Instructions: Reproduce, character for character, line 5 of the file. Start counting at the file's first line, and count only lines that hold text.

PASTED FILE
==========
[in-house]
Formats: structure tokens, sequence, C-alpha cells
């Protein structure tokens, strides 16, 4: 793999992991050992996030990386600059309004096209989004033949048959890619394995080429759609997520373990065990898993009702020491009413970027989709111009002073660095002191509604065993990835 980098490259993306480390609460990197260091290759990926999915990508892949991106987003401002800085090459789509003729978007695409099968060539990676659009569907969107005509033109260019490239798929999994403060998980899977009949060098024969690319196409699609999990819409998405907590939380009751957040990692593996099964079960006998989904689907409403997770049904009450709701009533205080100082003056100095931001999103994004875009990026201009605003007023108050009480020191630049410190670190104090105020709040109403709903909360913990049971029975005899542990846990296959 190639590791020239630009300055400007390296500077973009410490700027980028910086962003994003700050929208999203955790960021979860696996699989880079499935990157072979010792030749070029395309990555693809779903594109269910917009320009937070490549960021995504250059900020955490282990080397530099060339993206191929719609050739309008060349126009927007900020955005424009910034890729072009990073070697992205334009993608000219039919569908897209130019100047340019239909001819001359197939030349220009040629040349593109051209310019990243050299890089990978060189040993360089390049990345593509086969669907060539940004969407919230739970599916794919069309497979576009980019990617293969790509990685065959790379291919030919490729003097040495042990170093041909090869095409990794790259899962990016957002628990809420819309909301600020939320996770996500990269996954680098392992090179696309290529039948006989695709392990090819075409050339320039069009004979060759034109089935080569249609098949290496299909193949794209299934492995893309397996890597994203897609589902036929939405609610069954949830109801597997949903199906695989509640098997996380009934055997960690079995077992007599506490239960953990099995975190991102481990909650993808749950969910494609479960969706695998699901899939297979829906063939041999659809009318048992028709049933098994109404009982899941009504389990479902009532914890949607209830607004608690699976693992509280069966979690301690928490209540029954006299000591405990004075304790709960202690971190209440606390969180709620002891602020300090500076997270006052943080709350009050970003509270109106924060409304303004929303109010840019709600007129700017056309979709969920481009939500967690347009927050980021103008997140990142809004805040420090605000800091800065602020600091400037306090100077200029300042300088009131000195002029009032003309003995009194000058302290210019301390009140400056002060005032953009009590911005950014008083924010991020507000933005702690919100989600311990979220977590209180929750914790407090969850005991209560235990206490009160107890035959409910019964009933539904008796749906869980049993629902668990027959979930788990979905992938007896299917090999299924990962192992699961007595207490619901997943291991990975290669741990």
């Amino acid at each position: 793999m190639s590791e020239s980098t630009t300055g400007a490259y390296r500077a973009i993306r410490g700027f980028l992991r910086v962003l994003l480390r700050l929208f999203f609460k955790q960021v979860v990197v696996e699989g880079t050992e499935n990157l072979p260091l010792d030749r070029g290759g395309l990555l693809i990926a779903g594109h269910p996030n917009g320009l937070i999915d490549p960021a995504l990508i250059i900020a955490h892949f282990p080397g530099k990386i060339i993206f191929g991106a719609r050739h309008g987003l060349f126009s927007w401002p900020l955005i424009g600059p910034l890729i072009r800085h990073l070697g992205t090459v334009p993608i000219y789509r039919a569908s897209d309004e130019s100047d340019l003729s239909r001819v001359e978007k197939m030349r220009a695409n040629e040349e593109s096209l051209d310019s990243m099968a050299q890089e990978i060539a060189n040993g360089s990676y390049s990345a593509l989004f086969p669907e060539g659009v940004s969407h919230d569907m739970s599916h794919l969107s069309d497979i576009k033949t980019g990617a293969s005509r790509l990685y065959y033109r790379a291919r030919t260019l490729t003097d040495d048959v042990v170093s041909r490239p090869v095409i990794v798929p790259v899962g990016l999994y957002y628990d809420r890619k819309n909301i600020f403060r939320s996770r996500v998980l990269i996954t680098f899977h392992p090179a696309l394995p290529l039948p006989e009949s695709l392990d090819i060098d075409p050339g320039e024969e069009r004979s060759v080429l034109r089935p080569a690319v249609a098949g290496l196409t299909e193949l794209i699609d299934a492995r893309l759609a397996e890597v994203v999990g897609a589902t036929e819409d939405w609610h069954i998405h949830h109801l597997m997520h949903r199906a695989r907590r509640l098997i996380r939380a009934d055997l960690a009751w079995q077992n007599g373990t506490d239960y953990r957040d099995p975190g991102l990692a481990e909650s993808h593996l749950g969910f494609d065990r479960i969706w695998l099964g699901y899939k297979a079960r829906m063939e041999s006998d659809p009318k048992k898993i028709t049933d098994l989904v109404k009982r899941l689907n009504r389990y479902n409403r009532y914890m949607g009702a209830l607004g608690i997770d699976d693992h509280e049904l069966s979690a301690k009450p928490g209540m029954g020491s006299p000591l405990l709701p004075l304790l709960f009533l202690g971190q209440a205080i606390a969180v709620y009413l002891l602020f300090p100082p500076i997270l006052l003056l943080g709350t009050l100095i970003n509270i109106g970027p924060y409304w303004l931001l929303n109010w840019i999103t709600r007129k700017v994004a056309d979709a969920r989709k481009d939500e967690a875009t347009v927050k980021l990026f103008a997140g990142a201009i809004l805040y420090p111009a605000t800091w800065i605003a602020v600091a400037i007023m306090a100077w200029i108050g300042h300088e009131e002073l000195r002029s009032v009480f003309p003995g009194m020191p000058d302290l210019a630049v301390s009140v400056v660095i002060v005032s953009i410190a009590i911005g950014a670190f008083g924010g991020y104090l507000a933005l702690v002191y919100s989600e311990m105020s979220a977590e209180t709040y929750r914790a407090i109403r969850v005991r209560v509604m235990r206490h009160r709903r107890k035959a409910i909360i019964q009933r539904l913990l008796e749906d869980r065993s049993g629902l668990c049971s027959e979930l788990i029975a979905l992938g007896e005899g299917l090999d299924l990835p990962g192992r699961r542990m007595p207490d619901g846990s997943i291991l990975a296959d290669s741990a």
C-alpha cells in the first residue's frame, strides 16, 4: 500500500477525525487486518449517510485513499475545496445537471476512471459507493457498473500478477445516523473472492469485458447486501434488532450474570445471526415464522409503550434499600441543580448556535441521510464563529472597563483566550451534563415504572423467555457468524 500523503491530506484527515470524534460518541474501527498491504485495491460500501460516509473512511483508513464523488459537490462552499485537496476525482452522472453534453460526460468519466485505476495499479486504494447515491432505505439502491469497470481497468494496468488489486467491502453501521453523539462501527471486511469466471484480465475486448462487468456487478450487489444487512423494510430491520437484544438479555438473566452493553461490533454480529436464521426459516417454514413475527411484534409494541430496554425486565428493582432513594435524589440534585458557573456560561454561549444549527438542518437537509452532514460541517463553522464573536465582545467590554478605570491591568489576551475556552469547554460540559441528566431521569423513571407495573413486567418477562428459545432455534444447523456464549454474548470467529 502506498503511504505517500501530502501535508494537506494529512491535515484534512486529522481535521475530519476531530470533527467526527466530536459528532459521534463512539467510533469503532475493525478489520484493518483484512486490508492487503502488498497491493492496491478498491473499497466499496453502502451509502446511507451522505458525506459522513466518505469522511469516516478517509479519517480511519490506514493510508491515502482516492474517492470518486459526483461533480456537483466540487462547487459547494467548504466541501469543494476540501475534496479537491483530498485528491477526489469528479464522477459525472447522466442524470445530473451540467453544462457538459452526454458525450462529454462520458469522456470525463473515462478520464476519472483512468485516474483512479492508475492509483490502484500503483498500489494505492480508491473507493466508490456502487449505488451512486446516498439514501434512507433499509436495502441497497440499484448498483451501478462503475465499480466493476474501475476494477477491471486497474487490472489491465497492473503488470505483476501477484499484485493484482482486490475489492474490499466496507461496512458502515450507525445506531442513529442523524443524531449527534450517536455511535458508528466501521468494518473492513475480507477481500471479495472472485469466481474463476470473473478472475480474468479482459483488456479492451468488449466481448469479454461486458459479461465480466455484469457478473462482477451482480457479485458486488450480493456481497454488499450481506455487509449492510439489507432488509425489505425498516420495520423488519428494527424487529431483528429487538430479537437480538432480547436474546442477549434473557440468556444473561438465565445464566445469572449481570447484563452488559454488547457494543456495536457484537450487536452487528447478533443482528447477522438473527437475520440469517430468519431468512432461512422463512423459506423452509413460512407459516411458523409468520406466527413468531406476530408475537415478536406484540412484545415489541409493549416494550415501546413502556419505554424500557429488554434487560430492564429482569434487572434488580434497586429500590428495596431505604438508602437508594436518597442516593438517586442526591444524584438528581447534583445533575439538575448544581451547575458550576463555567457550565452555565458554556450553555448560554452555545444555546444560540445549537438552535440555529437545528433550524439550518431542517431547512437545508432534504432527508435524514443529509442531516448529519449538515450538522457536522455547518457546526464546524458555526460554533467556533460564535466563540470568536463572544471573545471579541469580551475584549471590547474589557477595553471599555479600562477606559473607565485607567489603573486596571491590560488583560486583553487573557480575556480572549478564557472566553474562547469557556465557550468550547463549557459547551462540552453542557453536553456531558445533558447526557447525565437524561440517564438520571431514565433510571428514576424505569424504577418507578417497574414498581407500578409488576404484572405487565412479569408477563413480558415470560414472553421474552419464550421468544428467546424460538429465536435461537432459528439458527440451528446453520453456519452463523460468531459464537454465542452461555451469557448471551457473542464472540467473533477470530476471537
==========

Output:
C-alpha cells in the first residue's frame, strides 16, 4: 500500500477525525487486518449517510485513499475545496445537471476512471459507493457498473500478477445516523473472492469485458447486501434488532450474570445471526415464522409503550434499600441543580448556535441521510464563529472597563483566550451534563415504572423467555457468524 500523503491530506484527515470524534460518541474501527498491504485495491460500501460516509473512511483508513464523488459537490462552499485537496476525482452522472453534453460526460468519466485505476495499479486504494447515491432505505439502491469497470481497468494496468488489486467491502453501521453523539462501527471486511469466471484480465475486448462487468456487478450487489444487512423494510430491520437484544438479555438473566452493553461490533454480529436464521426459516417454514413475527411484534409494541430496554425486565428493582432513594435524589440534585458557573456560561454561549444549527438542518437537509452532514460541517463553522464573536465582545467590554478605570491591568489576551475556552469547554460540559441528566431521569423513571407495573413486567418477562428459545432455534444447523456464549454474548470467529 502506498503511504505517500501530502501535508494537506494529512491535515484534512486529522481535521475530519476531530470533527467526527466530536459528532459521534463512539467510533469503532475493525478489520484493518483484512486490508492487503502488498497491493492496491478498491473499497466499496453502502451509502446511507451522505458525506459522513466518505469522511469516516478517509479519517480511519490506514493510508491515502482516492474517492470518486459526483461533480456537483466540487462547487459547494467548504466541501469543494476540501475534496479537491483530498485528491477526489469528479464522477459525472447522466442524470445530473451540467453544462457538459452526454458525450462529454462520458469522456470525463473515462478520464476519472483512468485516474483512479492508475492509483490502484500503483498500489494505492480508491473507493466508490456502487449505488451512486446516498439514501434512507433499509436495502441497497440499484448498483451501478462503475465499480466493476474501475476494477477491471486497474487490472489491465497492473503488470505483476501477484499484485493484482482486490475489492474490499466496507461496512458502515450507525445506531442513529442523524443524531449527534450517536455511535458508528466501521468494518473492513475480507477481500471479495472472485469466481474463476470473473478472475480474468479482459483488456479492451468488449466481448469479454461486458459479461465480466455484469457478473462482477451482480457479485458486488450480493456481497454488499450481506455487509449492510439489507432488509425489505425498516420495520423488519428494527424487529431483528429487538430479537437480538432480547436474546442477549434473557440468556444473561438465565445464566445469572449481570447484563452488559454488547457494543456495536457484537450487536452487528447478533443482528447477522438473527437475520440469517430468519431468512432461512422463512423459506423452509413460512407459516411458523409468520406466527413468531406476530408475537415478536406484540412484545415489541409493549416494550415501546413502556419505554424500557429488554434487560430492564429482569434487572434488580434497586429500590428495596431505604438508602437508594436518597442516593438517586442526591444524584438528581447534583445533575439538575448544581451547575458550576463555567457550565452555565458554556450553555448560554452555545444555546444560540445549537438552535440555529437545528433550524439550518431542517431547512437545508432534504432527508435524514443529509442531516448529519449538515450538522457536522455547518457546526464546524458555526460554533467556533460564535466563540470568536463572544471573545471579541469580551475584549471590547474589557477595553471599555479600562477606559473607565485607567489603573486596571491590560488583560486583553487573557480575556480572549478564557472566553474562547469557556465557550468550547463549557459547551462540552453542557453536553456531558445533558447526557447525565437524561440517564438520571431514565433510571428514576424505569424504577418507578417497574414498581407500578409488576404484572405487565412479569408477563413480558415470560414472553421474552419464550421468544428467546424460538429465536435461537432459528439458527440451528446453520453456519452463523460468531459464537454465542452461555451469557448471551457473542464472540467473533477470530476471537